Vatican City, Jul 29, 2014 / 06:07 pm (CNA/EWTN News).- The Holy See Press Office confirmed today that Pope Francis will be traveling to Sri Lanka Jan. 12-15 and to Philippines Jan. 15-19.
The papal trip – which will be the second to Asia in six months – had been informally announced by the Pope Francis in May, during the press conference he held aboard a plane returning from the Holy Land.
“As far as Asia is concerned, two trips are planned: this one to South Korea for the meeting with Asian young people, and then, next January, a two-day visit to Sri Lanka and the Philippines, in the areas struck by the typhoon,” said the Pope.
The itinerary of the voyage will be disclosed in the coming months, but Cardinal Luis Tagle of Manila and Msgr. Nevin Pereira, coordinator of Sri Lankan immigrants in Italy, have speculated on possible papal stops.
The pontiff is expected to visit Manila and the areas devastated by Super Typhoon Yolanda, also known as Hayan. The typhoon struck the Philippines Nov. 8 and caused the death of around 6,000 people.
Cardinal Tagle has also announced that the theme of the papal visit will be “Mercy and Compassion.” The cardinal has asked the Catholics of the countries to do “corporal works of mercy” to honor the papal visit.
Pope Francis’ visit will also mark the 20th anniversary of the 1995 Manila World Youth Day, the largest ever papal event, which gathered around 5 million young people to pray with St. John Paul II.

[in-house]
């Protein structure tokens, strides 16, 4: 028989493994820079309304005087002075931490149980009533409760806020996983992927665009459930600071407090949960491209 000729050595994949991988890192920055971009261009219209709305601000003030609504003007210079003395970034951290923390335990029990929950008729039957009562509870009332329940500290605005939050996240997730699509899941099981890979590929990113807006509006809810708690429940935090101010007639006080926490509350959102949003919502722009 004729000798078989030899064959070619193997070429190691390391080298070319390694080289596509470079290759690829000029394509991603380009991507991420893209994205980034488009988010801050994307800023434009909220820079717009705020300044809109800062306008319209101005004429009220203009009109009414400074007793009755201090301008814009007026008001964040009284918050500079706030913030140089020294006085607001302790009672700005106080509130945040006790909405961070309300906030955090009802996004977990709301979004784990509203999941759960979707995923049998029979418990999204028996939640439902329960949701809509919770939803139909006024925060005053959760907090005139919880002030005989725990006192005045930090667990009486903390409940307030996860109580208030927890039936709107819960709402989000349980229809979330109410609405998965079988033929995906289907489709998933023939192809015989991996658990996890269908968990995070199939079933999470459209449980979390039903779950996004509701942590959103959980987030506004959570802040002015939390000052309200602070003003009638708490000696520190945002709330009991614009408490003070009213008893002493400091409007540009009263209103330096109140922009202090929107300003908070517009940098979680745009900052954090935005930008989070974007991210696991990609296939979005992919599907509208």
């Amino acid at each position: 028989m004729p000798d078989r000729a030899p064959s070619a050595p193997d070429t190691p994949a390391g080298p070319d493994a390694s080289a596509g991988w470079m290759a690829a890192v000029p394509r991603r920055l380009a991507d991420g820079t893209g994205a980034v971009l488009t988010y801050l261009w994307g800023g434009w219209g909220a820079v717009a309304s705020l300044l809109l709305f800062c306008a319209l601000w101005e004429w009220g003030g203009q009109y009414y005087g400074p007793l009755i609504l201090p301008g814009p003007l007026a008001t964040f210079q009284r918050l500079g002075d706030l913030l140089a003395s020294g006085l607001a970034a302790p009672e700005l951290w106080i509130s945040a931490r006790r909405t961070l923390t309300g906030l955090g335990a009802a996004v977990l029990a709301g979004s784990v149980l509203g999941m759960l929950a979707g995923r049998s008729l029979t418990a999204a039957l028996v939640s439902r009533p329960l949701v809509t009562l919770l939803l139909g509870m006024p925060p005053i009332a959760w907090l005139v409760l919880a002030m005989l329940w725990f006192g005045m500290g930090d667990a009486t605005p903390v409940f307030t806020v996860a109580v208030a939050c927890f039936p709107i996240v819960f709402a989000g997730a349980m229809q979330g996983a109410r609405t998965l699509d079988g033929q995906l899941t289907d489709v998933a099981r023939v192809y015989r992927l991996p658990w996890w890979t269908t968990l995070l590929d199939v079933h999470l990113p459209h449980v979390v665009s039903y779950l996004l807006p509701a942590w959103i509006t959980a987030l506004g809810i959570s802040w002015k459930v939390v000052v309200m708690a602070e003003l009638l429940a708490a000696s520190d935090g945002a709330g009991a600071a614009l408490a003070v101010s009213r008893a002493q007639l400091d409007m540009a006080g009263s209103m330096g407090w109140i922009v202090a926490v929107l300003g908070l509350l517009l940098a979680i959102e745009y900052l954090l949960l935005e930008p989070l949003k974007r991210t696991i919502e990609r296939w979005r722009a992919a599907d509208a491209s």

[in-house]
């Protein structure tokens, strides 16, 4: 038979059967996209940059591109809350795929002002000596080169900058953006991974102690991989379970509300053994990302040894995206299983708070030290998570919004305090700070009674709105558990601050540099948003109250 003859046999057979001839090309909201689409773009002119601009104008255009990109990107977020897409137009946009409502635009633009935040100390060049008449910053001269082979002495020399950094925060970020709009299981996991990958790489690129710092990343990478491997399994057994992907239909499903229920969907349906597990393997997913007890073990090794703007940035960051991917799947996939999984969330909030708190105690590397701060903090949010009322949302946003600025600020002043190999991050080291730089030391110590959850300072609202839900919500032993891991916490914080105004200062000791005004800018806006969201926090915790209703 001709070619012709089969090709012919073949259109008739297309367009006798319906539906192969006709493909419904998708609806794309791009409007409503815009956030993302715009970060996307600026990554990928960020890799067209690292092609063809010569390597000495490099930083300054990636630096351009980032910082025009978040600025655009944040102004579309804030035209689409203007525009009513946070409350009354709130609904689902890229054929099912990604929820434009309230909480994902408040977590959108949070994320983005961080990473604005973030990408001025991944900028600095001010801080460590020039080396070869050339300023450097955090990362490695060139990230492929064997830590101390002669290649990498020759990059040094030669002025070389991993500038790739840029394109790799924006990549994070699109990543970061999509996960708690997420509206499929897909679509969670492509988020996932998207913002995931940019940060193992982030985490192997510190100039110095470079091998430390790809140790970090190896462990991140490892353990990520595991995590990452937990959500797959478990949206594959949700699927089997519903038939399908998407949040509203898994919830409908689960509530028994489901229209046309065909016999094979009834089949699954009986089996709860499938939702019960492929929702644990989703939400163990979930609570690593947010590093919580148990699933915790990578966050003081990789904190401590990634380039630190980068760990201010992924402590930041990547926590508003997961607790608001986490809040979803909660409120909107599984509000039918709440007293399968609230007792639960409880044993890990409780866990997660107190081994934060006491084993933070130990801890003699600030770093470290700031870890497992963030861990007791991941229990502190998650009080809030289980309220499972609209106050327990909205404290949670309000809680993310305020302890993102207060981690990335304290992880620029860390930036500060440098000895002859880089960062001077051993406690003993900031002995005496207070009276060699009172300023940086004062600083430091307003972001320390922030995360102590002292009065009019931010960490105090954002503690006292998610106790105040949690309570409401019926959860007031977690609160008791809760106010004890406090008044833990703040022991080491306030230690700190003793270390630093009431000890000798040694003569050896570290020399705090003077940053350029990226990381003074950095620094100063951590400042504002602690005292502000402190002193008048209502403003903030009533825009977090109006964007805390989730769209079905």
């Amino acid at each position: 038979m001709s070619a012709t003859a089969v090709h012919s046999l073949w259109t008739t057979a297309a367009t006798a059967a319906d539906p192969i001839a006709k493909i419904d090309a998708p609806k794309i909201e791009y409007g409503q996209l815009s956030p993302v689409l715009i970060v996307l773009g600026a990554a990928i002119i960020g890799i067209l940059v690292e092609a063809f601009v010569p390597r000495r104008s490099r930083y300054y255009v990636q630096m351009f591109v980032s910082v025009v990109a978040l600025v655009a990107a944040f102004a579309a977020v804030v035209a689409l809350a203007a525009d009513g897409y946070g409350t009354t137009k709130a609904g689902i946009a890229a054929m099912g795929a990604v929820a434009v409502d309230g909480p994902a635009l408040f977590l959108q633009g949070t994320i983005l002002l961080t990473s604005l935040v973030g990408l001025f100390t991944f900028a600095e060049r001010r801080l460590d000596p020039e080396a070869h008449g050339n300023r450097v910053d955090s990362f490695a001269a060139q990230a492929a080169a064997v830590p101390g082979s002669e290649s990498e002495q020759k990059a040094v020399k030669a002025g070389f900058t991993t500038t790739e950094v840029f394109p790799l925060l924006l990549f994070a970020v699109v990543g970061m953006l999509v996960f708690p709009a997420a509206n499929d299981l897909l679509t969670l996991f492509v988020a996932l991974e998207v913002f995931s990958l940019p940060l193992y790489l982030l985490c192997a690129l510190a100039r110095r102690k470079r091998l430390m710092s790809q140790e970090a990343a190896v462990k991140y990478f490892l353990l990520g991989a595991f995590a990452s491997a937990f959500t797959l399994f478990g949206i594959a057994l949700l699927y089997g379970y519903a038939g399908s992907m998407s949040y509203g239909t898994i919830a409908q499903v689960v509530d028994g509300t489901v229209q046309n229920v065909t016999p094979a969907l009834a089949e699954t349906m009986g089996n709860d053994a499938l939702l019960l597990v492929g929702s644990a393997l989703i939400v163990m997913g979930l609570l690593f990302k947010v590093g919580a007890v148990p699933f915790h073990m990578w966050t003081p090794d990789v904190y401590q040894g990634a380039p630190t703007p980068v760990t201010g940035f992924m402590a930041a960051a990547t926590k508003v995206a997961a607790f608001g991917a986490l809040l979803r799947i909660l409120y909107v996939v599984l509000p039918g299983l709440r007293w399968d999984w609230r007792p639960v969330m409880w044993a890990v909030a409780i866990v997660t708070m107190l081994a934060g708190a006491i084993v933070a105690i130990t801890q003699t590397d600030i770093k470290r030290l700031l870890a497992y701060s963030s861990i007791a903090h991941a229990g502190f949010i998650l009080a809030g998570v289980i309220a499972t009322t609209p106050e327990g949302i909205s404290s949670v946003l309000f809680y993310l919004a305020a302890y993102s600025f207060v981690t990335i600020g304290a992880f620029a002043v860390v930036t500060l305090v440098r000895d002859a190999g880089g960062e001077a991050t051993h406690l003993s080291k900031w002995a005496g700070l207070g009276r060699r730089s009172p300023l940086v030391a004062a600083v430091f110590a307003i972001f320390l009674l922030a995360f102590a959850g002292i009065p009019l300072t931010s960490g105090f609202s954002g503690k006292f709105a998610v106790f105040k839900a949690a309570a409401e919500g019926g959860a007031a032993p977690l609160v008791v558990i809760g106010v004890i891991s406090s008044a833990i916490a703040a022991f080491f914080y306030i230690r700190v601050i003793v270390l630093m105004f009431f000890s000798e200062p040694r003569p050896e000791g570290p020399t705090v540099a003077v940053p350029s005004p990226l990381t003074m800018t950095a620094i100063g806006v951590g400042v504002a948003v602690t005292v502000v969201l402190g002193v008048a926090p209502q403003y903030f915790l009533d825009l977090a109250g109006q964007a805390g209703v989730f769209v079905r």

Msgr. Pereira revealed to CNA June 11 that Pope Francis will be welcomed by the president of Sri Lanka, Mahinda Rajapaksa, and will have lunch with all the politicians from both major parties of the country.
According to Msgr. Pereira, the Pope will visit the Institute for Theological Studies in Asia and the Basilica of Our Lady of Sri Lanka, where a meeting is planned with all the religious, priests and nuns of the Island.Msgr. Pereira also voiced hope that Pope Francis will celebrate the canonization of Bl. Joseph Vaz, an Indian missionary who traveled to Sri Lanka during the Dutch occupation.
Both of the countries Pope Francis will be visiting have endured internal conflicts.
Sri Lankan civil war began July 23, 1983, and ended in May 2009. The war – due to ethnic tensions between the Buddhist Sinhalese majority and the Hindu Tamil minority – caused the death of estimated 80,000 to 100,000 citizens.
Meeting the Sri Lankan workers in Italy Feb. 8 for the celebration of the 68th anniversary of the independence of the country, Pope Francis urged them to “heal the wounds and collaborate with the enemy of yesterday to build the tomorrow together.”
The Pope conceded that “it is not easy,” but said “it is the only path that gives hope of future, development and peace.”
In the Philippines, there have been times of tensions between Christian and Muslim Filipinos, especially the Muslim Moro people native to Mindanao.
Pope Francis proved very attentive to this by elevating to the role of cardinal in the recent Feb. 22 consistory Orlando Beltran Quevedo, O.M.I, archbishop of Cotabato.
The cardinal has advocated for peace between Christians and Muslims in the country and wrote an influential paper in 2003, in which he investigated the causes of the Moro Muslims insurgency and called for the overcoming of prejudices and biases, asking Christian and Muslim leader to play a major role.